While Jefferson himself never claimed to be a deist, one can easily draw the conclusion that he was (see the Wikipedia article Thomas Jefferson and religion). Jefferson obviously had a deep faith and belief in God, but that belief was a far cry from that of orthodox Christianity. Like many of the Founding Fathers, Jefferson was deeply influenced by the Enlightenment and used reason above scripture to develop his beliefs. Much of how I see the world of spirituality is through reason. It’s logical to me that something created the universe. It is also logical to me that humanity has interpreted this something in countless different ways. And it is also logical that one’s actions determine one’s destiny.
Buddhism follows the teachings Siddhartha Gautama. The goal of Buddhism is the alleviation of suffering. I’m no expert in Buddhism, but recognize that my worldview is very Buddhist in nature. It will be a long time before I’d feel comfortable calling myself a Buddhist outright, but the more I read about it, the more I feel drawn to it (I’m currently reading, albeit a little off and on depending on my mood, the book Rebel Buddha: On the Road to Freedom and with each page that I turn I feel closer and closer to Buddhism). Of the Buddhist philosophies/schools, I am most drawn to Mahayana Buddhism (the Dalai Lama practices Tibetan Buddhism which is a form of Mahayana).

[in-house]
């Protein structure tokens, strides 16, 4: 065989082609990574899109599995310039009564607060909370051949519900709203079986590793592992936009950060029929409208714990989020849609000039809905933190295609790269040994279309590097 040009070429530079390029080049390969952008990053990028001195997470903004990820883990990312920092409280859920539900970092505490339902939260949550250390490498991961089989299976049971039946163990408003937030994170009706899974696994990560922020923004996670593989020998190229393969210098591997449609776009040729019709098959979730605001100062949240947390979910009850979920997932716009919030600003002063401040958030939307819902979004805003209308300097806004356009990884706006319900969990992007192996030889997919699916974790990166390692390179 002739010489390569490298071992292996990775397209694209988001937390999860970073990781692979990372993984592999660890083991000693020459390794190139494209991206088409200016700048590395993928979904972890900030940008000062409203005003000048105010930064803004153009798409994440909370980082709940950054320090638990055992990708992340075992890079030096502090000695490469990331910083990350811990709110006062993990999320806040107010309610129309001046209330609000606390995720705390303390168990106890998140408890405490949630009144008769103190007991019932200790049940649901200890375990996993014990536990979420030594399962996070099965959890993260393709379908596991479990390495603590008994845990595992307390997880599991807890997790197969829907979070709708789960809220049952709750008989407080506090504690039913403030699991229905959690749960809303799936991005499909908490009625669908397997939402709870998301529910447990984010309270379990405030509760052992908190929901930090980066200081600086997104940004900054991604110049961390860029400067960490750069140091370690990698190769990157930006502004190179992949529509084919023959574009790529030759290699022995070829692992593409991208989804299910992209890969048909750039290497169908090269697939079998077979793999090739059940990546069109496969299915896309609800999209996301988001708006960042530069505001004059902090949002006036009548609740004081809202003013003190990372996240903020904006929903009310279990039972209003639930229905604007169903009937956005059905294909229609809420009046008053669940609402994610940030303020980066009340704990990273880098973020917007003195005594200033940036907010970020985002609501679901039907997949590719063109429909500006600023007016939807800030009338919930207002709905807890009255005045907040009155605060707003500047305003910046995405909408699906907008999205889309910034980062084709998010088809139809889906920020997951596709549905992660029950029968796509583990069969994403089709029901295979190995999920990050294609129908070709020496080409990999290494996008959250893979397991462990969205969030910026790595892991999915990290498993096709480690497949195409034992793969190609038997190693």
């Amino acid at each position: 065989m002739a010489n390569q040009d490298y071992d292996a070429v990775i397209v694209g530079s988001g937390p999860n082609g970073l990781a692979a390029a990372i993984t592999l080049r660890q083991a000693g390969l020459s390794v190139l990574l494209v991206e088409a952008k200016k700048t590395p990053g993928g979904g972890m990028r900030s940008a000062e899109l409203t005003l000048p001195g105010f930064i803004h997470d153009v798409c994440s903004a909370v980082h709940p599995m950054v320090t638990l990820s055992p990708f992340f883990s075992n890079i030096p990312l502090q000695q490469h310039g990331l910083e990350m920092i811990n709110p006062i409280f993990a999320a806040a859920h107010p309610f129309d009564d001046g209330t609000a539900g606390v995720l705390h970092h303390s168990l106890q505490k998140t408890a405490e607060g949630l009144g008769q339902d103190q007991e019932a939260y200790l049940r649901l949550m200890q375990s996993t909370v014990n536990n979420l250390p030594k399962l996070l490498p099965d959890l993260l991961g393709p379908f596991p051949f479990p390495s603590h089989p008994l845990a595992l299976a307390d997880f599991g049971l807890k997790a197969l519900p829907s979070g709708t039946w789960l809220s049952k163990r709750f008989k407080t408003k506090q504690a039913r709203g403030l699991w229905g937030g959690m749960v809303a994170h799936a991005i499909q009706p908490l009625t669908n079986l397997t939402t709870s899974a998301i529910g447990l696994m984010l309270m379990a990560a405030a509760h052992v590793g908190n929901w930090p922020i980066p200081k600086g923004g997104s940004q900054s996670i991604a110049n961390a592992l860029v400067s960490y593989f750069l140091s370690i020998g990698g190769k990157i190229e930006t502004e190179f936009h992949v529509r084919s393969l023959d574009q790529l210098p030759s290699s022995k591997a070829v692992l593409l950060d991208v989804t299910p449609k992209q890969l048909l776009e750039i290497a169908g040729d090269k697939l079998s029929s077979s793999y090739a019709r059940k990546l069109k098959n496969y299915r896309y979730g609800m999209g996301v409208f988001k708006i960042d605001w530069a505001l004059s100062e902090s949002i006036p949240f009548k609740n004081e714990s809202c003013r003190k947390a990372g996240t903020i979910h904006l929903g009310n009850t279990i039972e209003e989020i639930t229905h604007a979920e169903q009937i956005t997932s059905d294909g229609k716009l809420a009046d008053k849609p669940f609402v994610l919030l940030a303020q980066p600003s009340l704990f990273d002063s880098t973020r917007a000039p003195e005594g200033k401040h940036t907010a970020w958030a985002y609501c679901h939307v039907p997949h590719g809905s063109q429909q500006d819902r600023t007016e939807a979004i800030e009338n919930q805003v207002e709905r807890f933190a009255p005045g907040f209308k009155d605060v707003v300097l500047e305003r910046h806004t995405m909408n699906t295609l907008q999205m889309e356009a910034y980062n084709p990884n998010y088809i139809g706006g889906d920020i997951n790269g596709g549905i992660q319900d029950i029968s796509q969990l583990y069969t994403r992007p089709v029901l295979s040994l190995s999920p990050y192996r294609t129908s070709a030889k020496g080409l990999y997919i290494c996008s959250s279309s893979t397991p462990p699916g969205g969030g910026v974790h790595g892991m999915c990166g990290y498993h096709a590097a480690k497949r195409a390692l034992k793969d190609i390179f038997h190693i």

So in my head and heart I believe that there is a creator that has been interpreted in countless different ways and that our spiritual wellbeing is determined by our actions and intentions. I firmly believe that there is something after this world and that our actions, our karma, will determine what happens to us after death. I find this to be an empowering way to look at the world because I know that it is ultimately up to me to determine my salvation. I never bought into the idea that one had to believe in a certain deity or set of scriptures to be saved, even when I was heavily involved in the Episcopal Church. If that is really how God set things up, then he (or she or it) is petty and childish. This world is too vast and varied for there to only be one path. It is, in my opinion, illogical, unreasonable, and arrogant to think otherwise. Of course I could be wrong and lord knows I don’t pretend to have all of the answers, but these are the conclusions that I have drawn based on my research, experience, and reason. This is my path and it is one of many available for the taking.